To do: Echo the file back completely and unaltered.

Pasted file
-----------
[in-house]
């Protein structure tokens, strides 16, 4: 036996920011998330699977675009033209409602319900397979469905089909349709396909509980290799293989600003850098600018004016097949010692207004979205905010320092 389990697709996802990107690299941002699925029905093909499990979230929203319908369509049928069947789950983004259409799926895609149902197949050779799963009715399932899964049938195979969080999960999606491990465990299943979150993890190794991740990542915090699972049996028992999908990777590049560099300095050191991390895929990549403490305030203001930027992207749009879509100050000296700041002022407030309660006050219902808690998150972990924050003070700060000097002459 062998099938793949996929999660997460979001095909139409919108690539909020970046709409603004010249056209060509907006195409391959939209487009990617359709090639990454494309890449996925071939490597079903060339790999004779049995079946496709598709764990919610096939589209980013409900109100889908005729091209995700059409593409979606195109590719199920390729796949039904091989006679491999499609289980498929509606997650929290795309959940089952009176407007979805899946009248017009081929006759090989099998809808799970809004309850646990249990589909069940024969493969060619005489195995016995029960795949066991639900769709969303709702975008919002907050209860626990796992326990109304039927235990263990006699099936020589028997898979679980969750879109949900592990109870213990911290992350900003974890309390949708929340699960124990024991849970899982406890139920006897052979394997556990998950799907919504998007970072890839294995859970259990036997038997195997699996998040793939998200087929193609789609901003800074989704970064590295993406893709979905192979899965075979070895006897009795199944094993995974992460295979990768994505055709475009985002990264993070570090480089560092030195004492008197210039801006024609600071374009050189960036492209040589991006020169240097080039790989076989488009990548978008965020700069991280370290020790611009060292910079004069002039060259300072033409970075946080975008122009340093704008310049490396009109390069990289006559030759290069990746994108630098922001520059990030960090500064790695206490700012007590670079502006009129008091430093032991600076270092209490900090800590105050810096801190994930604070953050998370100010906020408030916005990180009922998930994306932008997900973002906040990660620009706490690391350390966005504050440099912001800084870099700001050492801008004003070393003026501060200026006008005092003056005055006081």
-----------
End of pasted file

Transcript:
[in-house]
């Protein structure tokens, strides 16, 4: 036996920011998330699977675009033209409602319900397979469905089909349709396909509980290799293989600003850098600018004016097949010692207004979205905010320092 389990697709996802990107690299941002699925029905093909499990979230929203319908369509049928069947789950983004259409799926895609149902197949050779799963009715399932899964049938195979969080999960999606491990465990299943979150993890190794991740990542915090699972049996028992999908990777590049560099300095050191991390895929990549403490305030203001930027992207749009879509100050000296700041002022407030309660006050219902808690998150972990924050003070700060000097002459 062998099938793949996929999660997460979001095909139409919108690539909020970046709409603004010249056209060509907006195409391959939209487009990617359709090639990454494309890449996925071939490597079903060339790999004779049995079946496709598709764990919610096939589209980013409900109100889908005729091209995700059409593409979606195109590719199920390729796949039904091989006679491999499609289980498929509606997650929290795309959940089952009176407007979805899946009248017009081929006759090989099998809808799970809004309850646990249990589909069940024969493969060619005489195995016995029960795949066991639900769709969303709702975008919002907050209860626990796992326990109304039927235990263990006699099936020589028997898979679980969750879109949900592990109870213990911290992350900003974890309390949708929340699960124990024991849970899982406890139920006897052979394997556990998950799907919504998007970072890839294995859970259990036997038997195997699996998040793939998200087929193609789609901003800074989704970064590295993406893709979905192979899965075979070895006897009795199944094993995974992460295979990768994505055709475009985002990264993070570090480089560092030195004492008197210039801006024609600071374009050189960036492209040589991006020169240097080039790989076989488009990548978008965020700069991280370290020790611009060292910079004069002039060259300072033409970075946080975008122009340093704008310049490396009109390069990289006559030759290069990746994108630098922001520059990030960090500064790695206490700012007590670079502006009129008091430093032991600076270092209490900090800590105050810096801190994930604070953050998370100010906020408030916005990180009922998930994306932008997900973002906040990660620009706490690391350390966005504050440099912001800084870099700001050492801008004003070393003026501060200026006008005092003056005055006081």